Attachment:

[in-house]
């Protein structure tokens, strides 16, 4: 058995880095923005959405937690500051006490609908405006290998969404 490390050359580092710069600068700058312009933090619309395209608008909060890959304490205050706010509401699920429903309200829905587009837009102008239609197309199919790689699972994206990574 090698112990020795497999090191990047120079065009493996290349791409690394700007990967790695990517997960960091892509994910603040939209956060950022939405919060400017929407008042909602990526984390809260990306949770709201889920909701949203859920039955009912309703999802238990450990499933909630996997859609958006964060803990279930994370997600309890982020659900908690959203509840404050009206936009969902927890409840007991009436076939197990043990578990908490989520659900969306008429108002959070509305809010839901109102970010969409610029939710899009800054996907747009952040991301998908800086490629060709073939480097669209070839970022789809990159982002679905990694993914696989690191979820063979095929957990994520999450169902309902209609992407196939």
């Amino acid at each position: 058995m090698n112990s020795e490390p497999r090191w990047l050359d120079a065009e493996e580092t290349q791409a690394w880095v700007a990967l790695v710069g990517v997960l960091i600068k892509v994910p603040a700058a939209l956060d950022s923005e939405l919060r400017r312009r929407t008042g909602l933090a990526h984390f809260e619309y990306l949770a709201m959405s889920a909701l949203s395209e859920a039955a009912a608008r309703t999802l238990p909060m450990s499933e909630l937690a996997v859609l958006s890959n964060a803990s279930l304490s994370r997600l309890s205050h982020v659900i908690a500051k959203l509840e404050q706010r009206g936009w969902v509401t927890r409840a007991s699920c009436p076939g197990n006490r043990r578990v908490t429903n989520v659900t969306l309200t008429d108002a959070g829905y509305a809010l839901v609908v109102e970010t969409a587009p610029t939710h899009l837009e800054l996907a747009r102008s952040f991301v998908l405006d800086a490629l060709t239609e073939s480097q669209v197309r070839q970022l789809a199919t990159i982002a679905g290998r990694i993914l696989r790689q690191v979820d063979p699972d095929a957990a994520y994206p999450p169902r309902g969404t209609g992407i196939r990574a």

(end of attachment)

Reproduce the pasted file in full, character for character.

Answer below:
[in-house]
């Protein structure tokens, strides 16, 4: 058995880095923005959405937690500051006490609908405006290998969404 490390050359580092710069600068700058312009933090619309395209608008909060890959304490205050706010509401699920429903309200829905587009837009102008239609197309199919790689699972994206990574 090698112990020795497999090191990047120079065009493996290349791409690394700007990967790695990517997960960091892509994910603040939209956060950022939405919060400017929407008042909602990526984390809260990306949770709201889920909701949203859920039955009912309703999802238990450990499933909630996997859609958006964060803990279930994370997600309890982020659900908690959203509840404050009206936009969902927890409840007991009436076939197990043990578990908490989520659900969306008429108002959070509305809010839901109102970010969409610029939710899009800054996907747009952040991301998908800086490629060709073939480097669209070839970022789809990159982002679905990694993914696989690191979820063979095929957990994520999450169902309902209609992407196939």
């Amino acid at each position: 058995m090698n112990s020795e490390p497999r090191w990047l050359d120079a065009e493996e580092t290349q791409a690394w880095v700007a990967l790695v710069g990517v997960l960091i600068k892509v994910p603040a700058a939209l956060d950022s923005e939405l919060r400017r312009r929407t008042g909602l933090a990526h984390f809260e619309y990306l949770a709201m959405s889920a909701l949203s395209e859920a039955a009912a608008r309703t999802l238990p909060m450990s499933e909630l937690a996997v859609l958006s890959n964060a803990s279930l304490s994370r997600l309890s205050h982020v659900i908690a500051k959203l509840e404050q706010r009206g936009w969902v509401t927890r409840a007991s699920c009436p076939g197990n006490r043990r578990v908490t429903n989520v659900t969306l309200t008429d108002a959070g829905y509305a809010l839901v609908v109102e970010t969409a587009p610029t939710h899009l837009e800054l996907a747009r102008s952040f991301v998908l405006d800086a490629l060709t239609e073939s480097q669209v197309r070839q970022l789809a199919t990159i982002a679905g290998r990694i993914l696989r790689q690191v979820d063979p699972d095929a957990a994520y994206p999450p169902r309902g969404t209609g992407i196939r990574a």